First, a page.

MAE SAE: For days Thailand anxiously followed every twist and turn of a dramatic race against time to find twelve boys and their football coach trapped deep in a cave complex and surrounded by rising monsoon floodwaters.
The search finally ended Monday, with dramatic footage showing the boys — exhausted, mud-caked and rake thin after nine days stranded — crammed onto a wedge of dry ground, some speaking faltering English with the British diving team that found them.
Now the focus shifts to the arduous task of extracting the group from the winding chambers and narrow passageways of the 10 kilometres long Tham Luang complex.
Rescuers said Tuesday they plan to supply the boys with up to four months’ food while a rescue can be planned, indicating the football team’s stay underground — and their families’ agonising wait on the surface — may not be over just yet.
From miners trapped underground, to sailors trapped underwater, here are some dramatic rescue operations that ended happily despite massive obstacles.
On November 22, 1999, rescuers reached seven men who had been trapped in a cave system in southwest France for 10 days.
The men, all experienced cavers, became trapped in the caves at Vitarelles when heavy storms caused flooding, cutting them off from the exits.
The unprecedented rescue mission riveted France, with experts drilling multiple shafts into the rock in a bid to find the men.
They eventually reached them after squeezing into one of the shafts and following an underground river.
The men had carefully rationed their food and still had enough water and lighting gas for two days when they were rescued. All were in good health.
The seven-man crew of a Russian Priz mini-submarine were running out of air after three days trapped under water when they were finally rescued.
Their submarine became entangled in marine debris on August 4, 2005, and the Russian crew was powerless to move from the position around 190 metres (625 feet) below the ocean surface.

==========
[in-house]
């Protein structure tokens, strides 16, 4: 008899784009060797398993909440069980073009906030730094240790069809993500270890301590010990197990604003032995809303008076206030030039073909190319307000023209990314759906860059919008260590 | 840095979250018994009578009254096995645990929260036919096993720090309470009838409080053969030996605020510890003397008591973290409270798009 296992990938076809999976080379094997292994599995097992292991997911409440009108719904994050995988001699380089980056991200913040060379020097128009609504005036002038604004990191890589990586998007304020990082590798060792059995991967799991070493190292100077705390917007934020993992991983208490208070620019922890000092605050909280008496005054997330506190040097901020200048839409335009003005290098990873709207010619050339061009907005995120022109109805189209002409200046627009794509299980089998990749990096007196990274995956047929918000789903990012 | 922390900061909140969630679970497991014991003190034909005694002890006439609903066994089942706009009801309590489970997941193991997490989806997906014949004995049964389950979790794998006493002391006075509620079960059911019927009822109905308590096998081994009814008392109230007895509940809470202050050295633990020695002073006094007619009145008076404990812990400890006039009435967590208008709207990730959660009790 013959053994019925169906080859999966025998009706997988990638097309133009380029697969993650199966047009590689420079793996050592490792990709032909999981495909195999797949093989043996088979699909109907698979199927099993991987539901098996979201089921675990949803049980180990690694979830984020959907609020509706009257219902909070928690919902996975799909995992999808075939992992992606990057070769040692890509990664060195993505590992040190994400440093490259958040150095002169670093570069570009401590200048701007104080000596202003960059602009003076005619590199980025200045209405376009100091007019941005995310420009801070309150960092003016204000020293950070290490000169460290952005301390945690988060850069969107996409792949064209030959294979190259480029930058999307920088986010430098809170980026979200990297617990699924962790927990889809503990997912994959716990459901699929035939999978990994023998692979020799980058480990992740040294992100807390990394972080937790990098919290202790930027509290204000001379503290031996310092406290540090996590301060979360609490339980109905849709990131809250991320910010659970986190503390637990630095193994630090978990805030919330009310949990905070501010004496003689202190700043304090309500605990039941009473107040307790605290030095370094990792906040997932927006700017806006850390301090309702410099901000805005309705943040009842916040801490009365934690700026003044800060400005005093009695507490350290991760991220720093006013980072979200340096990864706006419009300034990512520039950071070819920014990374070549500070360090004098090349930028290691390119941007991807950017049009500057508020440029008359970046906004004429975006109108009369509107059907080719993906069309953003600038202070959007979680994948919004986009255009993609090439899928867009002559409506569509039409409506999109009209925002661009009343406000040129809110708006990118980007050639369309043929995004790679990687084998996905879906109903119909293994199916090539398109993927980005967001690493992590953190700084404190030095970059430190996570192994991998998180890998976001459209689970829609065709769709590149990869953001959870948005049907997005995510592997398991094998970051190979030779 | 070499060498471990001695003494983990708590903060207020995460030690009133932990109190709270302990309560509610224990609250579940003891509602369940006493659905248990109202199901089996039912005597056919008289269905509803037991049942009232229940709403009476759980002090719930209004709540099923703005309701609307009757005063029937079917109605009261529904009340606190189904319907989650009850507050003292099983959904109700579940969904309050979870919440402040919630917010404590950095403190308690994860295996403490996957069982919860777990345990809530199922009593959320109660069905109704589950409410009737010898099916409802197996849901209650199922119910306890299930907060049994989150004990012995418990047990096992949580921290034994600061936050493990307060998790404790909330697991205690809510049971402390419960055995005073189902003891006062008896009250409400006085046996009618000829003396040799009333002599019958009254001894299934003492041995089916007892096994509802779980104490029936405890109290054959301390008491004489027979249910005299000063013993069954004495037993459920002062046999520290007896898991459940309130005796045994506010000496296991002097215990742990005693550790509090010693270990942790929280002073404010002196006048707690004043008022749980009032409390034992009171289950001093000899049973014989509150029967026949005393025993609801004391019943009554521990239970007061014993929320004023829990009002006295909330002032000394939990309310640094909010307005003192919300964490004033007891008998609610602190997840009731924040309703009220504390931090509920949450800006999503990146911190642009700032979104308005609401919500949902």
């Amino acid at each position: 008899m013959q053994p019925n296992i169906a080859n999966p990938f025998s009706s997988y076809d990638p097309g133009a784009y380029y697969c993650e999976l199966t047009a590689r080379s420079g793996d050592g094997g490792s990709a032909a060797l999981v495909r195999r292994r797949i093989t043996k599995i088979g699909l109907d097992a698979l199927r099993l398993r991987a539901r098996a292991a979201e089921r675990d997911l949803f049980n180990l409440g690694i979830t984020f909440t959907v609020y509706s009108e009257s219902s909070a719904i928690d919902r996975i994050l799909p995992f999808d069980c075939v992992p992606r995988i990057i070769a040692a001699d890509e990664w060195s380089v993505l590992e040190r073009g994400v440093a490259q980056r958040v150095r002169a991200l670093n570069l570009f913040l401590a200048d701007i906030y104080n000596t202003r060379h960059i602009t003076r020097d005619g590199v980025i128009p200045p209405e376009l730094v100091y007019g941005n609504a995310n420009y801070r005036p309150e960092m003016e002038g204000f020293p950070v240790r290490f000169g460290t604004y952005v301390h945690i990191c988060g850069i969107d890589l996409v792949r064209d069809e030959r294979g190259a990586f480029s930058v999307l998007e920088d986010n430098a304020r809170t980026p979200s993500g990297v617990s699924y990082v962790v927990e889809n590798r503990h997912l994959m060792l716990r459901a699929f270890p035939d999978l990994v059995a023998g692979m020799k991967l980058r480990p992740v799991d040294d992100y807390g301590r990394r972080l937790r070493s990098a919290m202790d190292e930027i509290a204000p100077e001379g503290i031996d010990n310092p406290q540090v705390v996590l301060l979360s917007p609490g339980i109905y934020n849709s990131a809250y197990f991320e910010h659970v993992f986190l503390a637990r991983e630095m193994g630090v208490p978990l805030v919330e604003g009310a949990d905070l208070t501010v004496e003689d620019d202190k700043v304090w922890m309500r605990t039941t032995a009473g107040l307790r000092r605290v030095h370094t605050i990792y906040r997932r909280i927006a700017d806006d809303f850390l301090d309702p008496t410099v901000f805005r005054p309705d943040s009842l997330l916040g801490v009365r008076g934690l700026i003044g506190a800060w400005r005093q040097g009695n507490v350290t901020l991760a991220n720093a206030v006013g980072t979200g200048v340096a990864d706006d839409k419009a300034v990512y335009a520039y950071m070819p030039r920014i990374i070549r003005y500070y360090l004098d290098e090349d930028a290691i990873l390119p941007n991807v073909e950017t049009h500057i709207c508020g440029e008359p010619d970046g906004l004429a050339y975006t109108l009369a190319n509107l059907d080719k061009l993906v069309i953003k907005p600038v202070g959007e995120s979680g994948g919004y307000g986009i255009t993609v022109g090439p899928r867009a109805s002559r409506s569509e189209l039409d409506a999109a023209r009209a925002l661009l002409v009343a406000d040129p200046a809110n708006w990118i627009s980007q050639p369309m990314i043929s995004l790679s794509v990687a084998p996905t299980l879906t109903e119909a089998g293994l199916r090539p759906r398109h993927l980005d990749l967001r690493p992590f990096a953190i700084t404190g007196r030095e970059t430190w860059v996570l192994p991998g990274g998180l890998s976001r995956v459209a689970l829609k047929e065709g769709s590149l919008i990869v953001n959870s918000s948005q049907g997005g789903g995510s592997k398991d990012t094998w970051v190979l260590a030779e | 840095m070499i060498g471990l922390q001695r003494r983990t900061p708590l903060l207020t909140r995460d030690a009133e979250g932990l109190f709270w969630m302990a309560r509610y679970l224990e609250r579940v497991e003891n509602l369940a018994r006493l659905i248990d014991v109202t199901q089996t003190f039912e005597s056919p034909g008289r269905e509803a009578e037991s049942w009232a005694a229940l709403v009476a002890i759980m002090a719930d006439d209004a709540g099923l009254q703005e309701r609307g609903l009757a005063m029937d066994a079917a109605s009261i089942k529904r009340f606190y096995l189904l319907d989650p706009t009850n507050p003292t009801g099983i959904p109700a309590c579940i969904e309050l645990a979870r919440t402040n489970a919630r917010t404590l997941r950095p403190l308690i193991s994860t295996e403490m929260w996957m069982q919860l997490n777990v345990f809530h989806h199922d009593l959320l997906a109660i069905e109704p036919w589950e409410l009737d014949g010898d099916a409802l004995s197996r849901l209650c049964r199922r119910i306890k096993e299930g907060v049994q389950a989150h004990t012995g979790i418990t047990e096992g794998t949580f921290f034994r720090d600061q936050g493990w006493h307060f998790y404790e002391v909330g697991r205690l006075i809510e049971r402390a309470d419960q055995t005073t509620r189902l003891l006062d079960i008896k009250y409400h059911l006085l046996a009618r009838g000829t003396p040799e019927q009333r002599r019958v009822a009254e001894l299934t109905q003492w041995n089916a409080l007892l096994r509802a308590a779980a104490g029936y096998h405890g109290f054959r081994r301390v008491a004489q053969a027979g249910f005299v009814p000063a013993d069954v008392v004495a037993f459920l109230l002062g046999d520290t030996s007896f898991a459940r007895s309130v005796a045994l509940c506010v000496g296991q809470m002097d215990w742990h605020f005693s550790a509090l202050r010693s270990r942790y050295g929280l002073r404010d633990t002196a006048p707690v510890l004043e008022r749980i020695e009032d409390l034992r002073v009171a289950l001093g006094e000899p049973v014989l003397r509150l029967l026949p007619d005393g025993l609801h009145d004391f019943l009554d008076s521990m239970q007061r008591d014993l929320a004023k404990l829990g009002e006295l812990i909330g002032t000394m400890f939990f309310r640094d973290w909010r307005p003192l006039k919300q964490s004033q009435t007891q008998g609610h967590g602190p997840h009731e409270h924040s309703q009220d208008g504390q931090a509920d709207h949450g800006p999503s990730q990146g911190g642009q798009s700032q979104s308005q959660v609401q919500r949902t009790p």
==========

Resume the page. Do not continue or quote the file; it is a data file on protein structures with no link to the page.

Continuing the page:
In all, their ordeal lasted nearly 70 days.
The rescue operation at the illegal mine was hampered by fears of additional collapses as rescuers dug through rock and soil.
Huddled in an opening 250 metres (800 feet) underground, the men joked and exercised to pass the time and stay positive.
“This moment, it’s like being reborn,” said one of the rescued men after a tearful reunion with his family.
More than 700 emergency personnel worked to rescue Johann Westhauser after he sustained a serious head injury deep inside a German cave system on June 8, 2014.
The 52-year-old was with two other people when a rockfall caused the head injury. One made the hours-long walk back to the surface to raise the alarm, while the other stayed with Westhauser.
His injury made it impossible for him to move, and rescue workers and medical professionals from five countries worked to medically evacuate him from a spot 1,000 metres (3,300 feet) below ground.
In the largest of the operations, 262 people on 15 vessels have been rescued in the Strait of Gibraltar
Italy and Malta say they are unfairly bearing the brunt of new arrivals
The local government has been pressed into service to carry out relief and rescue work